Cost of care for patients enrolled in clinical trials is the same as for standard treatment

July 28, 2000

There is new evidence that the costs associated with participating in a clinical trial are not greater than receiving standard cancer care, according to researchers. These findings support President Clinton's Executive Order announced in June authorizing Medicare to reimburse the costs incurred in clinical trial participation.

The study, conducted for the Association of American Cancer Institutes, found that at five large cancer centers, six months of care for 35 patients enrolled in phase II clinical trials was $57,542 in direct medical charges. Comparatively, charges were $63,721 for 35 patients with similar characteristics and disease who were not being treated in clinical trials.

The concern of physicians and policy makers is that "a major barrier to accruing patients to clinical trials is financial. Only 3% of adult cancer patients participate in clinical trials," says the study leader, Charles Bennett, MD, PhD, of the Robert H. Lurie Comprehensive Cancer Center at Northwestern University and the VA Chicago Healthcare System.

"But if we want to offer the most advanced care, we need patients to enroll in tests of the best therapies," he says. "This research shows insurers have nothing to lose financially, but everything to gain by improving health care."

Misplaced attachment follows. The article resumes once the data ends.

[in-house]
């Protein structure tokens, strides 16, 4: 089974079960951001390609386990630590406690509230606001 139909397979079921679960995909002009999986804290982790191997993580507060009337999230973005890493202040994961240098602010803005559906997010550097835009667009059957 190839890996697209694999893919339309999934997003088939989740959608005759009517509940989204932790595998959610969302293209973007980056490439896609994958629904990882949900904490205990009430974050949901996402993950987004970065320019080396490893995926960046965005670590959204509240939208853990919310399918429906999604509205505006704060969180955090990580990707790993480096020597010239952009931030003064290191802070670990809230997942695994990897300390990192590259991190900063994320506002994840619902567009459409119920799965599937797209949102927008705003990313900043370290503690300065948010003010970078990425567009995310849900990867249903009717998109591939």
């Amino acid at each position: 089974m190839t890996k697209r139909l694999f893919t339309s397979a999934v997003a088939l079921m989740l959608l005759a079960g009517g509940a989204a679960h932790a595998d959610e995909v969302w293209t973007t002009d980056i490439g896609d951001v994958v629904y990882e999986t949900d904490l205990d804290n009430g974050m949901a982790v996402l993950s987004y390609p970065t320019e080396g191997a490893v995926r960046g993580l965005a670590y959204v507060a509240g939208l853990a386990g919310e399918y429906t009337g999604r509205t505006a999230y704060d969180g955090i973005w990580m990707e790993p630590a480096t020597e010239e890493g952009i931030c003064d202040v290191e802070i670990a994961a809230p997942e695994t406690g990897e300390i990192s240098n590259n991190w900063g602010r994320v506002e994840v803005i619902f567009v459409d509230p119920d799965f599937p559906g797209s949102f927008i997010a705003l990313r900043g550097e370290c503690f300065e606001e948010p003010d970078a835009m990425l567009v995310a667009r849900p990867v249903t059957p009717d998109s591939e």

The study results, first presented in May at the annual meeting of the American Society of Clinical Oncology, represent pilot data from a larger project designed to help inform policy makers of the costs and charges of federally-supported phase I, II, and III cancer clinical trials. This Association of American Cancer Institutes/Northwestern University study will expand to collect timely data on charges from 10 to 15 cancer centers, according to Bennett.

Previous single-institution studies have also shown that costs in and out of trials are about the same, Bennett says, but many private insurers continue to deny coverage for care associated with clinical trials. On a legislative level, only eight states have passed bills that address reimbursement and nationally, draft legislation from the agency that oversees Medicare is not in agreement with the president's order, he added.
"Evaluating the Financial Impact of Clinical Trials in Oncology: Results From a Pilot Study From the Association of American Cancer Institutes/Northwestern University Clinical Trials Costs and Charges Project;" Charles L. Bennett, MD, et al.; Robert H. Lurie Comprehensive Cancer Center, Northwestern University, Chicago, IL. Vol. 18, No. 15 (August), 2000: pp. 2805-2810.

The Journal of Clinical Oncology is the semi-monthly peer-reviewed journal of the American Society of Clinical Oncology (ASCO), the world's leading professional society representing physicians who treat people with cancer.

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